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"A society's treatment of animals
is a measure of its civilization."
Banner's first three years have been rough. His history is similar to many of the 8-12 million animals (dogs, cats, etc.) that enter shelters nationwide every year. That Banner is a typical adoptee does not make his story any less compelling, however...nor less tragic. If anything, the fact that Banner's story is so typical of shelter animals only serves to heighten the tragedy. (Read The Plight of Shelter Animals for more information)
Banner first arrived at the Plattsburgh, NY, shelter as a 6-week-old puppy. He was soon adopted out to a couple with a 3-year-old child and his future seemed secure. However, the couple was also expecting a second child and during the last couple months of the pregnancy it became too difficult to care for both Banner and the 3-year-old while the husband was at work all day. Banner was thus chained in the backyard. A dog on a chain is a common occurrence, yet we do not always understand that this is the worst kind of abandonment for a dog. Dogs thrive on routine, and for the first seven months of his new life with this family, Banner's routine seemed to be a happy one. Then, suddenly he was chained outside with no exercise and no attention except for feeding. Why? He could still see and smell his family, his old routine, continuing as normal in the house...but he was no longer a participant. Banner's only crime was being a creature who needs love and attention. A chained dog quickly becomes bored, and a bored dog barks, digs, chews inappropriate objects and thrashes at the end of his chain. Invariably, the dog learns that such actions can earn him attention...perhaps not the loving attention of his former life, but better than nothing. Neighbors began to complain about Banner's barking, and eventually the owners called the shelter to ask how he could be made to stop. The shelter asked that the couple surrender Banner--he was not adopted out to spend his life at the end of a chain--so after nine months, Banner was returned the Plattsburgh shelter.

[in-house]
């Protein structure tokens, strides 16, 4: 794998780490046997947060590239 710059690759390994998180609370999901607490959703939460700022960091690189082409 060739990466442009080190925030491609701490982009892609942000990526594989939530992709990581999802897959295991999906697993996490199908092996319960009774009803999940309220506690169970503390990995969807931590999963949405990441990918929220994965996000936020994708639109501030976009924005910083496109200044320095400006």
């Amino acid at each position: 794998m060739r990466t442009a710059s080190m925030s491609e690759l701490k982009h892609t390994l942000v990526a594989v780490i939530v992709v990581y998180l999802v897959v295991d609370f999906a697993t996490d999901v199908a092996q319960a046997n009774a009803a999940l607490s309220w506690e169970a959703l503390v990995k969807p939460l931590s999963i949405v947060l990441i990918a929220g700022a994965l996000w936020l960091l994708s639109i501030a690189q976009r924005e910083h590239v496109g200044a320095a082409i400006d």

Having interacted with the staff of the Adirondak Humane Society, I believe that Banner was very well cared for during his time at the Plattsburgh shelter. However, an animal shelter should only serve as a "halfway house" between abandonment and a loving home. In a shelter, an animal simply cannot receive the kind of focused attention and love from a stable family that it requires and deserves. After being returned to the shelter, Banner spent almost a year there before I arrived, a year of living in a small pen, sometimes with another dog, surrounded by the noise and confusion of other dogs barking, different staff and potential adopters coming and going, and once again a dirth of attention, exercise and opportunities to run free in the sunshine. Over the past couple years, Banner has lost a great deal of his trust in human beings, and it will be a hard road to rebuild that trust.
Interestingly enough, I do not blame the human beings Banner has interacted with in his life. It is important to note that Banner does not seem to have been a victim of explicit cruelty or physical abuse from human beings, and I suspect that this also is typical of many (perhaps most) animals that are surrendered to shelters. It is more a case of lack of awareness and understanding of the needs of this tender emotional being and the behaviors through which he expresses these needs. Yet, it is apparent to me that Banner has suffered deep mental and emotional injuries during the first few years of his life, thus I consider neglect in the form of lack of awareness and understanding to be just as harmful as physical abuse. If we are to take responsibility for the lives and health of our companion animals, then we must also strive to better understand their needs and natural animal behaviors.